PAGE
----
From Denmark, Germany, Italy and the UK… Action Man, Action Team, Micronauts, Barbie, Pocketeers, Power Machines, Engineer Set, Fix-it Trucks and Boaterific.
She’s breaking up! She’s breaking up!
“Steve Austin, astronaut. A man barely alive. Gentlemen, we can rebuild him. We have the technology. We have the capability to make the world’s first bionic man. Steve Austin will be that man. Better than he was before. Better, stronger, faster!”
… so went the opening lines from the Six Million Dollar man TV series.
Produced by Kenner in the US in 1975, The ‘Colonel Steve Austin’ 13 inch action doll complete with bionic eye and removable bionic modules was based on the popular TV show character starring Lee Majors.
The doll became an instant toy hit around the world. Additional figures were introduced to the line including a popular Jaime Sommers doll – the Bionic Woman (for which a separate TV series was made). Other characters included Oscar Goldman, Maskatron, Fembot, and a Bionic Bigfoot figure! Clothing, accessories and playsets were also available.
French advertising. Meccano.
US advertising. Kenner.
Kerplunk was made by Ideal Toys in 1967. Players load the tower with 30 sticks to create a ‘nest’ then place 40 marbles on top of the nest. Players take turns in carefully removing the sticks to prevent any marbles from falling. Fallen marbles accumulate in designated player trays at the base of the tower. The winner is the player with the least amount of fallen marbles at the end of the game.
Beautiful Crissy was first marketed by Ideal Toys in 1969. The doll has a unique feature whereby her hair can be ‘grown’ by adjusting a switch on her back to make it longer or shorter. Crissy measures just over 17 inches in height (approx 43 cm) and comes with fashion outfits and accessories, as well as a range of ‘family and friends’ dolls to keep her company.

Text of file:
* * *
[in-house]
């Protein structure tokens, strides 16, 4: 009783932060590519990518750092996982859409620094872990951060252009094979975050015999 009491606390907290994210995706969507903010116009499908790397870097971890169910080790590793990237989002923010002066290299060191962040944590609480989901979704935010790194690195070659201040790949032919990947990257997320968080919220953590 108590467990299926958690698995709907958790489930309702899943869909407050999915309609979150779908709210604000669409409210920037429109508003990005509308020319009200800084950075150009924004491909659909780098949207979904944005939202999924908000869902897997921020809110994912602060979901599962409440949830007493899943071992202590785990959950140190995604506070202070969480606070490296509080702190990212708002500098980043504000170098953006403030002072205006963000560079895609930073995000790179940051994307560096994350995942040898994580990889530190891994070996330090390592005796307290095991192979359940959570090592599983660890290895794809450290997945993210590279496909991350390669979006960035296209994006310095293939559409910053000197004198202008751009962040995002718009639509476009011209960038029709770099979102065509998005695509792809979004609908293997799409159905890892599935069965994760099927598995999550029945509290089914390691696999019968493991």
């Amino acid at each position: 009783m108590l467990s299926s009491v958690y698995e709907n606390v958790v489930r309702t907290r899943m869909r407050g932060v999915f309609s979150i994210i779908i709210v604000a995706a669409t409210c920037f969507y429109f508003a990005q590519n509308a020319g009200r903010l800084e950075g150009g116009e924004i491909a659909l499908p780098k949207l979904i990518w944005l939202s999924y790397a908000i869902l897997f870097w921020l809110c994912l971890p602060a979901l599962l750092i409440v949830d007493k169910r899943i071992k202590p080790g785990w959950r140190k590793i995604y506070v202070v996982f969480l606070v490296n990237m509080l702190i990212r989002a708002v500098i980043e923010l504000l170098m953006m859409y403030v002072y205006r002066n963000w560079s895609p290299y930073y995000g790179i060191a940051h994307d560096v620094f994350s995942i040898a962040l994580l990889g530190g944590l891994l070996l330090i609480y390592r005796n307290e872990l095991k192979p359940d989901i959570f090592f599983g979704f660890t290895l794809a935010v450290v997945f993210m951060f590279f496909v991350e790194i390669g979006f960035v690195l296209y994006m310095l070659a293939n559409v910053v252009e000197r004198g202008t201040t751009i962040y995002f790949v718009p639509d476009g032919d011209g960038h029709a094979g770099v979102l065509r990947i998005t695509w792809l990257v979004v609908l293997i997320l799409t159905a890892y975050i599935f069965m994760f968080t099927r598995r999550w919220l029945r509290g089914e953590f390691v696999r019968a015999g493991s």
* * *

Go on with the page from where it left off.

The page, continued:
Scans taken from the Ideal Toy company dealer catalogue, 1972.
Masters of the Universe 7 inch record story book. 1985. France.
I love how they used the actual toys to illustrate the cover of this!
1983 Masters of the Universe 7 inch record from France, and Secret of the Dragon’s Egg Super Adventure
Masters of the Universe Danish comic cover 1987
Two ads, Masters of the Universe toys
Mattel relaunched the Masters of the Universe toy line with a 1989 line called He-Man, which featured a more streamlined look for the action figures. The storyline shifted the adventures of He-Man and Skeletor away from Eternia and into outer space.
He-Man and Masters of the Universe transfers
Castle Greyskull maze puzzle page
“In 1974, the iconic Kinder Surprise was launched in Europe. All children love chocolate, playing games and discovering new things. And so, the concept of an egg with a surprise toy was created, representing a special joy-filled moment to be shared between parents and their children.” From Kinder.com
As a lover of both toys and chocolate, Kinder Surprise (also known as Kinder Eggs) made by the Italian company Ferrero, is pretty hard to resist around the scanning rooms of TVTA! Many of the toys contained within the chocolate eggs have become collectable over the years, even giving rise to a reproduction market in some instances. The toys often require simple construction and contain fun action features. Many of the toys are collectable figurine sets featuring famous characters like the Smurfs, Astérix, Mickey Mouse and Friends, Disney Princesses, Shrek, Superheroes, Star Wars Hippos, Hello Kitty and others.
Below are some toy photos as put together by TVTA along with a selection of international ads featuring the much-loved egg and some of the toys available.
KINDER SURPRISE ADVERTISING
US comic books ads, 1970s.
Sandwiched between the pages of a multitude of heroes were toy adverts ranging from die cast giant Dinky to model kit makers Monogram to Ricochet Racers to the wonderful and strange offerings of Heroes World merchandise. Here are few goodies from some recent scans.
“Sea-Monkeys” is the marketing name given to Artemia – a genus of the aquatic Brine Shrimp able to produce dormant eggs which hatch from their state of suspended animation when mixed with water and crystals.
These cleverly marketed “pets” were the brainchild of Harold Von Braunhut who in 1957 sold his creature-kits as ‘Instant Life’. In 1962 the name was changed to Sea-Monkeys and became popular worldwide thanks to a massive advertising drive in comic books.
Von Braunhut was also notable for inventing and marketing X-ray Specs – glasses which were advertised in the back pages of comics, usually alongside an illustration and description ‘suggesting’ the ability to see through clothes and skin.
Spot the difference?